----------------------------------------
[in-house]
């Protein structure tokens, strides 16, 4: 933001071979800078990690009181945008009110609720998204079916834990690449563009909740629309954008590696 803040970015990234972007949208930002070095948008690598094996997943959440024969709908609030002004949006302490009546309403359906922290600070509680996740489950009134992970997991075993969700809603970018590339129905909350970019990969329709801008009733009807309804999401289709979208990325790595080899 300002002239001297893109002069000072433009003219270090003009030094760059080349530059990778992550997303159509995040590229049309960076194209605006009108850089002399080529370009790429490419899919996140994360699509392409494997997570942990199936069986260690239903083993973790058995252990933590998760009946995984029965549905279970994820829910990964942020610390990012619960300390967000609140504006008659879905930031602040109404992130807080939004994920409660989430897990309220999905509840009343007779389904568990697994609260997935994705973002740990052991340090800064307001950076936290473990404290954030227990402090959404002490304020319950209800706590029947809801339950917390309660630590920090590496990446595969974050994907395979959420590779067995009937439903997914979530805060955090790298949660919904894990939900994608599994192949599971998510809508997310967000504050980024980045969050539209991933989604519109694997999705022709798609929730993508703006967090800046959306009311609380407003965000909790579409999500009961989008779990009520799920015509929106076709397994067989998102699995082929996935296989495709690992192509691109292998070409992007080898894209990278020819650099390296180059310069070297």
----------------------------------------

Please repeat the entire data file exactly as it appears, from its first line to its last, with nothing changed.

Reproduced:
[in-house]
């Protein structure tokens, strides 16, 4: 933001071979800078990690009181945008009110609720998204079916834990690449563009909740629309954008590696 803040970015990234972007949208930002070095948008690598094996997943959440024969709908609030002004949006302490009546309403359906922290600070509680996740489950009134992970997991075993969700809603970018590339129905909350970019990969329709801008009733009807309804999401289709979208990325790595080899 300002002239001297893109002069000072433009003219270090003009030094760059080349530059990778992550997303159509995040590229049309960076194209605006009108850089002399080529370009790429490419899919996140994360699509392409494997997570942990199936069986260690239903083993973790058995252990933590998760009946995984029965549905279970994820829910990964942020610390990012619960300390967000609140504006008659879905930031602040109404992130807080939004994920409660989430897990309220999905509840009343007779389904568990697994609260997935994705973002740990052991340090800064307001950076936290473990404290954030227990402090959404002490304020319950209800706590029947809801339950917390309660630590920090590496990446595969974050994907395979959420590779067995009937439903997914979530805060955090790298949660919904894990939900994608599994192949599971998510809508997310967000504050980024980045969050539209991933989604519109694997999705022709798609929730993508703006967090800046959306009311609380407003965000909790579409999500009961989008779990009520799920015509929106076709397994067989998102699995082929996935296989495709690992192509691109292998070409992007080898894209990278020819650099390296180059310069070297």